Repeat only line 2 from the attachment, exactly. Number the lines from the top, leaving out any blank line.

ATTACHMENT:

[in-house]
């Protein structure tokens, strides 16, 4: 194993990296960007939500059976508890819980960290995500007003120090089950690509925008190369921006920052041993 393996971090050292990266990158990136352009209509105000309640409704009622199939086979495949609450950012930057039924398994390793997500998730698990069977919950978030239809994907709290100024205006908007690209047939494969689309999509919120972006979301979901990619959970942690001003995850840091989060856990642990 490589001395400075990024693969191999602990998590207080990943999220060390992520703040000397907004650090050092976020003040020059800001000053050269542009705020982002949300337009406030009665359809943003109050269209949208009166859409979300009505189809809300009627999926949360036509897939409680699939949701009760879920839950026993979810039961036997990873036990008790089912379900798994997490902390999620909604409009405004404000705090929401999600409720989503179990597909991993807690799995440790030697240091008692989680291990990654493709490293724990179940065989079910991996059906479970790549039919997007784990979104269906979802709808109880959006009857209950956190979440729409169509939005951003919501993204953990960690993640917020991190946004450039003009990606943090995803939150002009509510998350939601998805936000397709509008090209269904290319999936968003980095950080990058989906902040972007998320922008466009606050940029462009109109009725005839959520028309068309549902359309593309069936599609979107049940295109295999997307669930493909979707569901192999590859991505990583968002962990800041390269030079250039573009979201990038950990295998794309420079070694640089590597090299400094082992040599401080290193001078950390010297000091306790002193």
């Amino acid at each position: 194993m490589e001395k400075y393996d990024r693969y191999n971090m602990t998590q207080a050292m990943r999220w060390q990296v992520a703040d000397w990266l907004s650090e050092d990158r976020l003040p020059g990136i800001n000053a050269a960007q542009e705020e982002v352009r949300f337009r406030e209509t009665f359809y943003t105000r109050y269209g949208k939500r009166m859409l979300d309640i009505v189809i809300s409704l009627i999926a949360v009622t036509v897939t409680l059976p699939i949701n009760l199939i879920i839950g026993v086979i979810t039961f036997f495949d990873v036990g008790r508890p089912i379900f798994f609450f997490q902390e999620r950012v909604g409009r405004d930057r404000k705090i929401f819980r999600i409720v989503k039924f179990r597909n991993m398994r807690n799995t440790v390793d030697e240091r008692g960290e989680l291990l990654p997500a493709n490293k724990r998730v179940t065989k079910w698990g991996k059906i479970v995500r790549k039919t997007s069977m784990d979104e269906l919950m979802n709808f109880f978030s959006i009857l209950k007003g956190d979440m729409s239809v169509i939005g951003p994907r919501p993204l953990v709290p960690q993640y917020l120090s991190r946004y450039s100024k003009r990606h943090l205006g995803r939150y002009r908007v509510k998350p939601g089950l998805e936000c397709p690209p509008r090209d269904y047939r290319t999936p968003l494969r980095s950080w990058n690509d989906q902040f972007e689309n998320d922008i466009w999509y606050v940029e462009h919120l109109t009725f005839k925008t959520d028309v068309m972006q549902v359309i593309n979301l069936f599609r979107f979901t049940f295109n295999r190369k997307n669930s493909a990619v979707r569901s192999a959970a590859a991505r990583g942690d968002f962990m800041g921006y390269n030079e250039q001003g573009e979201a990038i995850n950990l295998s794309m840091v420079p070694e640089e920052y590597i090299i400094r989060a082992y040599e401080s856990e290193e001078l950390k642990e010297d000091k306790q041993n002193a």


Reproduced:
């Protein structure tokens, strides 16, 4: 194993990296960007939500059976508890819980960290995500007003120090089950690509925008190369921006920052041993 393996971090050292990266990158990136352009209509105000309640409704009622199939086979495949609450950012930057039924398994390793997500998730698990069977919950978030239809994907709290100024205006908007690209047939494969689309999509919120972006979301979901990619959970942690001003995850840091989060856990642990 490589001395400075990024693969191999602990998590207080990943999220060390992520703040000397907004650090050092976020003040020059800001000053050269542009705020982002949300337009406030009665359809943003109050269209949208009166859409979300009505189809809300009627999926949360036509897939409680699939949701009760879920839950026993979810039961036997990873036990008790089912379900798994997490902390999620909604409009405004404000705090929401999600409720989503179990597909991993807690799995440790030697240091008692989680291990990654493709490293724990179940065989079910991996059906479970790549039919997007784990979104269906979802709808109880959006009857209950956190979440729409169509939005951003919501993204953990960690993640917020991190946004450039003009990606943090995803939150002009509510998350939601998805936000397709509008090209269904290319999936968003980095950080990058989906902040972007998320922008466009606050940029462009109109009725005839959520028309068309549902359309593309069936599609979107049940295109295999997307669930493909979707569901192999590859991505990583968002962990800041390269030079250039573009979201990038950990295998794309420079070694640089590597090299400094082992040599401080290193001078950390010297000091306790002193």